With talks on the 2020 Major League Baseball season underway, the goal appears to be starting a regular season schedule in early July. Due to the season being pushed back several months from its original start date in late March, there is now an increased opportunity for players who were originally supposed to be unavailable until mid-season or beyond. Phillies reliever David Robertson is one of those players. Could Robertson now actually be ready to go for Opening Day or soon after?
Prior to injuring his elbow last April 14, Robertson had been healthy throughout his entire 11-year career. The right-hander made at least 60 appearances in each of the prior nine seasons. If he does not return to the field this season, the injury and surgery mean that he will almost certainly finish his Phillies career with just those seven total games in uniform.
Robertson turned 35 years of age in early April, almost exactly a year after the injury. The proposed 2020 mid-season mark would fall just after the one year anniversary of his TJ surgery. Should the season actually start in early July there is now the chance he could be ready to go. If he’s not ready that soon Robertson could certainly be back for a Phillies postseason push.
“Robertson underwent Tommy John surgery back in August of 2019, so his goal of being back halfway through the campaign may have always been overly ambitious. Still, if the season extends into October and beyond, there’s a much greater chance of the veteran making an impact than had previously seemed possible. Robertson has thrown just 6.2 innings for the Phillies since signing a two-year, $23 million deal with the team prior to the 2019 campaign, but he has 137 career saves to his name and could potentially add a handful more if and when he returns.”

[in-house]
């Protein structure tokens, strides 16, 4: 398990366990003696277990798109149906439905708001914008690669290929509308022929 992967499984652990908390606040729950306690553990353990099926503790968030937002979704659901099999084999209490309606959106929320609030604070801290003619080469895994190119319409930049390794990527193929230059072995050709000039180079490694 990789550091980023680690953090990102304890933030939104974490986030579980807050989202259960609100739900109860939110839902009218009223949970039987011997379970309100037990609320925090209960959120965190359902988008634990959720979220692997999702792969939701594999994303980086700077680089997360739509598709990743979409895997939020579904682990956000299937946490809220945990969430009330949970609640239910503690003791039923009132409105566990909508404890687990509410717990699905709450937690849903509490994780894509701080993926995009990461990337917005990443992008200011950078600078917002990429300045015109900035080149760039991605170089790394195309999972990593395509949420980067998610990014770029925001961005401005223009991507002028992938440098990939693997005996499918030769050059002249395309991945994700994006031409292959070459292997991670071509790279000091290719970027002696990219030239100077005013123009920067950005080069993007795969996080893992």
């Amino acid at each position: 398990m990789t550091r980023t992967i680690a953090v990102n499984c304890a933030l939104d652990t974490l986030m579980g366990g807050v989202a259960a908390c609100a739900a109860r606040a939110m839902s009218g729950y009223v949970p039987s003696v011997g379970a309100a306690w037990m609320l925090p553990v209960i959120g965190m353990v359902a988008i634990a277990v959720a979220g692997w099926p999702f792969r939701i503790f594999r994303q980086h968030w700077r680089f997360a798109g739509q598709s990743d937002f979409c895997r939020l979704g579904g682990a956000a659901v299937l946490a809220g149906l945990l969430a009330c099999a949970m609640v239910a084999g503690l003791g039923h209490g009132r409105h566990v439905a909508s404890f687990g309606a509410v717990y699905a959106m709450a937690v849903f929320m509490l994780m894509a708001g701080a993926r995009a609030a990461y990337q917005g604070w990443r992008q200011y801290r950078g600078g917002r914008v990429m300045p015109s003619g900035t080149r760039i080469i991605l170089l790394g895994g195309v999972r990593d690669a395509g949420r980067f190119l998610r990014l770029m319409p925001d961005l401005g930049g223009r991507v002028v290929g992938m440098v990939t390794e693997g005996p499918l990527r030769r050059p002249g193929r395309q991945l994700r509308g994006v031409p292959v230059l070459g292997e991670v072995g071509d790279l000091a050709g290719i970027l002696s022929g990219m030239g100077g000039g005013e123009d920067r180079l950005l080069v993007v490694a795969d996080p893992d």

What would his role look like? The Phillies would monitor how his pitches look once he is able to start throwing and goes through some type of spring training-like process. If Hector Neris is looking sharp as the team’s closer, Robertson could become a key veteran setup option in the set-up innings. If he remains healthy and effective, Robertson could conceivably take on at least a co-closer role at some point.
Robertson spent his first seven big-league seasons with the New York Yankees, including winning a World Series over the Phillies as a member of Joe Girardi‘s bullpen in 2009. He went on to become one of the most effect relievers in the American League and made the AL All-Star team in 2011.
Reaching free agency, Robertson signed with the Chicago White Sox in 2015. After pitching with them for parts of three seasons, the Chisox dealt him back to the Yankees as part of a seven-player/prospect deal near the 2017 trade deadline. He spent the next season-and-a-half back in the Bronx before again becoming a free agent and joining the Phillies.
Over the seven games with the Phillies before going down, Robertson wasn’t looking or performing as we would have expected. He had a 5.40 ERA and had allowed eight hits and four runs over his 6.2 innings with six strikeouts, six walks, and a .296 batting average against. Those numbers likely reflect that he was already pitching through discomfort.
Just a year earlier in his final go-around with the Yankees, Robertson had enjoyed yet another in a string of excellent seasons. The combination of his lengthy record of health and strong performances as well as his continued recent seasons success, along with the Phillies readiness to step up and contend, were the key reasons that the club signed him to begin the 2019 campaign.
Robertson has a career 2.90 ERA, 2.84 FIP, and 1.15 WHIP. In addition to that previous iron man status, that’s what the Phillies were looking to get when inking him. The team holds a club option in Robertson’s contract at $12 million for 2021.
While it seems unlikely they would exercise such an option for an aging closer coming off Tommy John surgery, the decision could come down to how healthy he looks and whether the team feels ready to be a serious contender.
Getting Robertson back to make any real difference in a 2020 season appeared a longshot at best prior to the COVID-19 shutdown. Now it is at least possible that the Phillies could get some actual benefit out of their investment in his right arm.